The study also revealed nearly half of respondents expect to invest more in digital marketing this year, while only 6% expect a decrease in budget. DemandWave surveyed 200 B2B marketing professionals.
The top channel for revenue growth is tied between SEO and email. While email retains its throne as a top channel for revenue gains (63%), marketers are paying attention to the financial gains of SEO as well.
hile respondents indicated ROI is still among the top challenges, 22% named ROI as the number one metric they use to measure performance—a 77% increase from last year.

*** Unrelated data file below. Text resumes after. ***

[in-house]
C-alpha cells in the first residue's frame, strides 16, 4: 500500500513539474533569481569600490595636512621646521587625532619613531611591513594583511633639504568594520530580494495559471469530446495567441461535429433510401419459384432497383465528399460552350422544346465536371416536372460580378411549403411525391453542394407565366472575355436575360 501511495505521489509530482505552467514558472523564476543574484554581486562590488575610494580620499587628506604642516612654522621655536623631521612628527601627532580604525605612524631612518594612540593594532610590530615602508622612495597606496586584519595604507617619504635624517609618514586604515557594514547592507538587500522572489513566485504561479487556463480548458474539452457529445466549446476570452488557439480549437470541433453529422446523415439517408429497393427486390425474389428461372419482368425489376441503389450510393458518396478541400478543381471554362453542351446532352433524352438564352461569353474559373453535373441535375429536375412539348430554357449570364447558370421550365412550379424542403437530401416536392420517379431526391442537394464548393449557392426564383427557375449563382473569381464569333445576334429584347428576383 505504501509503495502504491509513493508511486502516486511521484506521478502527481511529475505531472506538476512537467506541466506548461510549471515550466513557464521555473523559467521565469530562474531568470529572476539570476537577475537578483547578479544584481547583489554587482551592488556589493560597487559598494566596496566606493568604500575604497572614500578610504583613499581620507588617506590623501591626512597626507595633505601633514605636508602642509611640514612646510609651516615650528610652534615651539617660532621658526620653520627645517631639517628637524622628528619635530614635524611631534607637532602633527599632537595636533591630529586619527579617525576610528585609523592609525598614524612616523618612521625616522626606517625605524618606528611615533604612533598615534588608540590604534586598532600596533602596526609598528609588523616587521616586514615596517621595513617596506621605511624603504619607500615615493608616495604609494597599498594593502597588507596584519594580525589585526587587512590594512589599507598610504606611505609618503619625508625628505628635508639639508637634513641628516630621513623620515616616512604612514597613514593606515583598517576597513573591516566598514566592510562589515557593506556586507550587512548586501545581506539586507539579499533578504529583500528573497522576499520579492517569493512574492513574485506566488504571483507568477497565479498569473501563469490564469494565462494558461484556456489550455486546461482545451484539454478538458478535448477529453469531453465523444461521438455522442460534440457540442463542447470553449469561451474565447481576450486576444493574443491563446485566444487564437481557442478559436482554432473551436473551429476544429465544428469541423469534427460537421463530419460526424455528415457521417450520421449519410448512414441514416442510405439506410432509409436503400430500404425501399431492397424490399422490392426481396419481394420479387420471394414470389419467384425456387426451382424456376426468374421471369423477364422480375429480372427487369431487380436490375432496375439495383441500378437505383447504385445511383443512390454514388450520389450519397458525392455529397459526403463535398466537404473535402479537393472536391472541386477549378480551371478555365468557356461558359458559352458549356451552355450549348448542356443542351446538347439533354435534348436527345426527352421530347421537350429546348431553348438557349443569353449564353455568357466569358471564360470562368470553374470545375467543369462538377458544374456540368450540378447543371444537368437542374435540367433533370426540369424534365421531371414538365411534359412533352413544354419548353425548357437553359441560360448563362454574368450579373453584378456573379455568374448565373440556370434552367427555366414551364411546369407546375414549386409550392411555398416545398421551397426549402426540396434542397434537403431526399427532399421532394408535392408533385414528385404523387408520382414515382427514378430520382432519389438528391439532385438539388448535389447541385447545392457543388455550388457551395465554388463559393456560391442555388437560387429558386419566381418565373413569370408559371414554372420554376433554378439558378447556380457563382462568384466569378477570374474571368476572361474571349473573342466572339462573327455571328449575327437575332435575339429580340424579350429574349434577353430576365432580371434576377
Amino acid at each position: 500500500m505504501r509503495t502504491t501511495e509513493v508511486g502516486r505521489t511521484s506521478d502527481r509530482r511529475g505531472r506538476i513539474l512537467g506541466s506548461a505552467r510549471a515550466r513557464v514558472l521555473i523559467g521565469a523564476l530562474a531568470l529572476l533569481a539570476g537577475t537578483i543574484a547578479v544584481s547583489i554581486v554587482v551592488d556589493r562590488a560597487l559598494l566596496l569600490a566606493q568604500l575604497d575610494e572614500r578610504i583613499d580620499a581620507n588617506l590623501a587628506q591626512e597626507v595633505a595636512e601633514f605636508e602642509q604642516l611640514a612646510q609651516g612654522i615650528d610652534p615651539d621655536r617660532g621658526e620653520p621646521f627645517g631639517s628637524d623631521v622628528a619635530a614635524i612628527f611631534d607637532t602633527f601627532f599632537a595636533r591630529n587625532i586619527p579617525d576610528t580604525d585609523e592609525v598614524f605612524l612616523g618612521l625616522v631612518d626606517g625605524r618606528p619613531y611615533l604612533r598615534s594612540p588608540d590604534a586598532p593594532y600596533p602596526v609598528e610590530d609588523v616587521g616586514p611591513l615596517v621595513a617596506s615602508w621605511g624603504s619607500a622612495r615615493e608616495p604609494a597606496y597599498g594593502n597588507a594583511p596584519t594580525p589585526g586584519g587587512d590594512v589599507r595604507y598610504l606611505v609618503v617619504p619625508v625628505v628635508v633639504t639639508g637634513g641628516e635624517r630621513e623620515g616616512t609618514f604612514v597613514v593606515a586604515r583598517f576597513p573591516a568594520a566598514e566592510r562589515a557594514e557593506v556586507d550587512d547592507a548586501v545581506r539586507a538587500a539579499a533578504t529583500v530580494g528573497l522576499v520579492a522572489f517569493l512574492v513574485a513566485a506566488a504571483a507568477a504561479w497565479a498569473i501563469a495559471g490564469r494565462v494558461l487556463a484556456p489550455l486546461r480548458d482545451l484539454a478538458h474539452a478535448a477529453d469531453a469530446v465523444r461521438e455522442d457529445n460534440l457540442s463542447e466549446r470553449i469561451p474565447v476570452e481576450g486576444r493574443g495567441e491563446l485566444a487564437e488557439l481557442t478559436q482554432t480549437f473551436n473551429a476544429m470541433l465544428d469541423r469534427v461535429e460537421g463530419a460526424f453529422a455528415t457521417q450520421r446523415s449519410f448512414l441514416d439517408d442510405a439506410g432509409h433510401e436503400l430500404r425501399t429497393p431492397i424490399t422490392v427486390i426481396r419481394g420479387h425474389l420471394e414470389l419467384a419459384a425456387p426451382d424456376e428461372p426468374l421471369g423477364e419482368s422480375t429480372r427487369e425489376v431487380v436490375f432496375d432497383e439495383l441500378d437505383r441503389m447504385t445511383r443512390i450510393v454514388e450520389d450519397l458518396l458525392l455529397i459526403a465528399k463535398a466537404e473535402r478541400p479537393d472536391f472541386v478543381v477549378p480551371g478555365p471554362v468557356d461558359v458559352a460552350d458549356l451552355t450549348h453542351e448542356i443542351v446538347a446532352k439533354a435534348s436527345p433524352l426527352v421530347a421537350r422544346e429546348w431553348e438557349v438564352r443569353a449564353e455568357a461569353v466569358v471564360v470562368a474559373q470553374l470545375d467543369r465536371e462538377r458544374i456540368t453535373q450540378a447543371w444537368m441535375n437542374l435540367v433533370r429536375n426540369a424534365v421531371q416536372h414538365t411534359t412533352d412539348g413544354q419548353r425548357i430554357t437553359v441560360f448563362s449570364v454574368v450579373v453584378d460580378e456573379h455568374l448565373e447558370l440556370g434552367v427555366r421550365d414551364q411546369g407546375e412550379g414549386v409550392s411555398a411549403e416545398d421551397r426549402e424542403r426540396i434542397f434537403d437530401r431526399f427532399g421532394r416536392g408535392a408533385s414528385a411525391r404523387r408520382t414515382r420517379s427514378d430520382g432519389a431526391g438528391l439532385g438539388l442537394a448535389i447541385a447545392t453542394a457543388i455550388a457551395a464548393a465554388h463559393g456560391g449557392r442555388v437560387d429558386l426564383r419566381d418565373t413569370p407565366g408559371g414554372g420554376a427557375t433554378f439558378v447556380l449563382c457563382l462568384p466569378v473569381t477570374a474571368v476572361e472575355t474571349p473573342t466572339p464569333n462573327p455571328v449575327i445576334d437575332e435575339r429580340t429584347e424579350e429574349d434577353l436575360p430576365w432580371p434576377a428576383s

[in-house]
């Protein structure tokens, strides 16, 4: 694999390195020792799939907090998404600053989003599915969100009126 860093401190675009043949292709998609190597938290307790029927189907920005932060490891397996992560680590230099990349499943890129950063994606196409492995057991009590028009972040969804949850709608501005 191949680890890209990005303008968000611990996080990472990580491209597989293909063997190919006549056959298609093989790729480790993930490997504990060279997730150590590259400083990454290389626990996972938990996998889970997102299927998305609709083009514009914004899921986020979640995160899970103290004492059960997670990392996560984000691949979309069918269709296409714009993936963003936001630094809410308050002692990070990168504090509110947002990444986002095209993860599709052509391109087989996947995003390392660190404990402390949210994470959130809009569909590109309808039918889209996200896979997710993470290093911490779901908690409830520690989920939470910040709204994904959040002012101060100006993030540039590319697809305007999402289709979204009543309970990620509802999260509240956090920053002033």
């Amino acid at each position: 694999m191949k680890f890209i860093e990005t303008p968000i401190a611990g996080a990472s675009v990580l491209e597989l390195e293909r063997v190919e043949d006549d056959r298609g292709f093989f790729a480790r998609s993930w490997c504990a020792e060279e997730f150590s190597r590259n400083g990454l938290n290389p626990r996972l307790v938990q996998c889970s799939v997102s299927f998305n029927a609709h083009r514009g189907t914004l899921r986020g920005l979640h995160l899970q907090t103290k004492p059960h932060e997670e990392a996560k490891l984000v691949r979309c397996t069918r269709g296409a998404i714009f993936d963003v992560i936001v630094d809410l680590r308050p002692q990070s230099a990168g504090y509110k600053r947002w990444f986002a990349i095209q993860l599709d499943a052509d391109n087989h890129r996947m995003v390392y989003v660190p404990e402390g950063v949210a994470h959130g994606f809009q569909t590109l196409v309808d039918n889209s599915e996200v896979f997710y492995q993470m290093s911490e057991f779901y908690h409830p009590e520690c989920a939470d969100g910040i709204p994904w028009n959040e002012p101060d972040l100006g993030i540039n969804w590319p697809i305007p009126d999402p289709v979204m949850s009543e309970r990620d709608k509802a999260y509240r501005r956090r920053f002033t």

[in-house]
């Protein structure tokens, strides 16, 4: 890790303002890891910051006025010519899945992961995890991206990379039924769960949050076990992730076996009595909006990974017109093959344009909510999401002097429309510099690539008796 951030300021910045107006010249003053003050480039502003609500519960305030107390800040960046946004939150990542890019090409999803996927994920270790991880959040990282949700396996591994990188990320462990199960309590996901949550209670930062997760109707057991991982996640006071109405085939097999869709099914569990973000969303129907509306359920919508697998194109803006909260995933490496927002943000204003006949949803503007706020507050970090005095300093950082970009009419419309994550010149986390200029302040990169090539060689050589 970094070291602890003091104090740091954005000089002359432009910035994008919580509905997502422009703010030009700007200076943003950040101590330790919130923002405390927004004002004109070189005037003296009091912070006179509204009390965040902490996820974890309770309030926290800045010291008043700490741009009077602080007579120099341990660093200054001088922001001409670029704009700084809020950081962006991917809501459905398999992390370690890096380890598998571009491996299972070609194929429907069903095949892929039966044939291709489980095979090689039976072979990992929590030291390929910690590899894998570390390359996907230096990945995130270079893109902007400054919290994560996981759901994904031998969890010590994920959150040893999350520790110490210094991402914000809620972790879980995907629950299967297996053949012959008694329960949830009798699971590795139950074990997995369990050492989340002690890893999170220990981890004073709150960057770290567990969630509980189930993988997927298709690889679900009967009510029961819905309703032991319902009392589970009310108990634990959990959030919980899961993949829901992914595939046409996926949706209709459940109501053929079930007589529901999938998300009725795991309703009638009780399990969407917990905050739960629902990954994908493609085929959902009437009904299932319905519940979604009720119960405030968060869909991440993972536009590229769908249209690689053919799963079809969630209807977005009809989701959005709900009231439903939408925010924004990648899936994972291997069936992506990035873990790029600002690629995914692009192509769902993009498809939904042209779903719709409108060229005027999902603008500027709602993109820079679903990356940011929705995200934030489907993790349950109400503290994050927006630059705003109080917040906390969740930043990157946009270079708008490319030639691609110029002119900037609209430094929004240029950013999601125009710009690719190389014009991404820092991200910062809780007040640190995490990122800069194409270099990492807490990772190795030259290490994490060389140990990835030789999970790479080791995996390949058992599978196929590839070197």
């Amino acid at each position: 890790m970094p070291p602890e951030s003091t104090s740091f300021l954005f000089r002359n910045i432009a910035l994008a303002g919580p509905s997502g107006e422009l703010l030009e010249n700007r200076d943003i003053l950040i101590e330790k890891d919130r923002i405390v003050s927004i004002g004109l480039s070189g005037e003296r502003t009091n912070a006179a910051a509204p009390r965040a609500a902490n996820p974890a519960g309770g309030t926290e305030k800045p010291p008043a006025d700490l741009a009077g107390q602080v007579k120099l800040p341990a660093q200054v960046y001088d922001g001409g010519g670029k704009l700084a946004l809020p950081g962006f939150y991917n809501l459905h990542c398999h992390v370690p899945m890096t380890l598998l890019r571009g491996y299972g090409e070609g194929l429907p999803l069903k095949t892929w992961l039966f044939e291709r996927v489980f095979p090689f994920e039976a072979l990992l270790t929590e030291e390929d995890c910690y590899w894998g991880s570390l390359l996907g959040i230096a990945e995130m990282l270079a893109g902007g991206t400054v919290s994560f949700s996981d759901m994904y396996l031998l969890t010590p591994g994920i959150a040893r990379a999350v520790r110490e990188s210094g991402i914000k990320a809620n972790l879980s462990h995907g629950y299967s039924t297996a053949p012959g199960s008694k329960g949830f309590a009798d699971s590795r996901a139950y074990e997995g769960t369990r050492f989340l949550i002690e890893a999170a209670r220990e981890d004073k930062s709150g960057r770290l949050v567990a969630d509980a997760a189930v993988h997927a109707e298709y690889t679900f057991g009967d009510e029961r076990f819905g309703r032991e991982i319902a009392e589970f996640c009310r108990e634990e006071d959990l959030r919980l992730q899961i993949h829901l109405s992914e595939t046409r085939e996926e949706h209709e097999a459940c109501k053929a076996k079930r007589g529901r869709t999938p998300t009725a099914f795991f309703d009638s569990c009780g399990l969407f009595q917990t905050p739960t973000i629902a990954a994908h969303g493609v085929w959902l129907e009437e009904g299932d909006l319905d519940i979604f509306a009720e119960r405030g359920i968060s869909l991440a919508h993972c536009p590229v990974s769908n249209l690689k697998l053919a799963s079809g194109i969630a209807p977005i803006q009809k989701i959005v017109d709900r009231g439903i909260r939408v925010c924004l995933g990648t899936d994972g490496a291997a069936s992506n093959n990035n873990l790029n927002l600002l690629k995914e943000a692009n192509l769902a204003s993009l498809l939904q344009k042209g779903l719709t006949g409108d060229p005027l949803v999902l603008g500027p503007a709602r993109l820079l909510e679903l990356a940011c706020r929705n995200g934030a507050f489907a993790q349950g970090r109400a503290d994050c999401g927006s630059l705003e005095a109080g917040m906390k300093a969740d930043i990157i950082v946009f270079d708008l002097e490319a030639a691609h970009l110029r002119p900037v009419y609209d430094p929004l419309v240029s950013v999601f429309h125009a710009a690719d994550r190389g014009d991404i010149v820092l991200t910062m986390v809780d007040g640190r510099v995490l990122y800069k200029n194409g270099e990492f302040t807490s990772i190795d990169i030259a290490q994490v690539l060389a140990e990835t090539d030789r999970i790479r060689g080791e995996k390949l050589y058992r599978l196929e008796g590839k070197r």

“Once a mystery, tools like attribution models are finally offering clarity,” per study. “Perhaps the ability to better track marketing efforts is also contributing to a fresh sense of confidence in digital, and therefore leading to larger budgets.”
Planning, measurement, ABM and content mapping were just the tip of the iceberg for the topics covered at this year’s Strategy & Planning Series. Industry thought leaders from companies such as HootSuite, MongoDB and more shared their expertise on the plethora of topics that are having a big impact on how B2B organizations are formulating their playbooks for 2017.